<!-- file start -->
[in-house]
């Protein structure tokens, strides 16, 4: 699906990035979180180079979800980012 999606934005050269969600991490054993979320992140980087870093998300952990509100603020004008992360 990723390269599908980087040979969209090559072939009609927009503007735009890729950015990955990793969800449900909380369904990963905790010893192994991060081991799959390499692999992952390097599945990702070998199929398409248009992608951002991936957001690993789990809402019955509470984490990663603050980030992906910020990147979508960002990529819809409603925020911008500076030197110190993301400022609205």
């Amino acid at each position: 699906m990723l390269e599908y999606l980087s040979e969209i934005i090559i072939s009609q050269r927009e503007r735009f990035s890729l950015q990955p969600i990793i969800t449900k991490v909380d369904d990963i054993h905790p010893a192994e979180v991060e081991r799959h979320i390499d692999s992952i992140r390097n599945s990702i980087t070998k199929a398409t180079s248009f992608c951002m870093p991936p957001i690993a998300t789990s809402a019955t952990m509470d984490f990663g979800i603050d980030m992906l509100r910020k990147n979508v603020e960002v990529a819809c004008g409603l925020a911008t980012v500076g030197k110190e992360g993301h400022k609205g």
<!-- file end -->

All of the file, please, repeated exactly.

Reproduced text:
[in-house]
């Protein structure tokens, strides 16, 4: 699906990035979180180079979800980012 999606934005050269969600991490054993979320992140980087870093998300952990509100603020004008992360 990723390269599908980087040979969209090559072939009609927009503007735009890729950015990955990793969800449900909380369904990963905790010893192994991060081991799959390499692999992952390097599945990702070998199929398409248009992608951002991936957001690993789990809402019955509470984490990663603050980030992906910020990147979508960002990529819809409603925020911008500076030197110190993301400022609205």
């Amino acid at each position: 699906m990723l390269e599908y999606l980087s040979e969209i934005i090559i072939s009609q050269r927009e503007r735009f990035s890729l950015q990955p969600i990793i969800t449900k991490v909380d369904d990963i054993h905790p010893a192994e979180v991060e081991r799959h979320i390499d692999s992952i992140r390097n599945s990702i980087t070998k199929a398409t180079s248009f992608c951002m870093p991936p957001i690993a998300t789990s809402a019955t952990m509470d984490f990663g979800i603050d980030m992906l509100r910020k990147n979508v603020e960002v990529a819809c004008g409603l925020a911008t980012v500076g030197k110190e992360g993301h400022k609205g």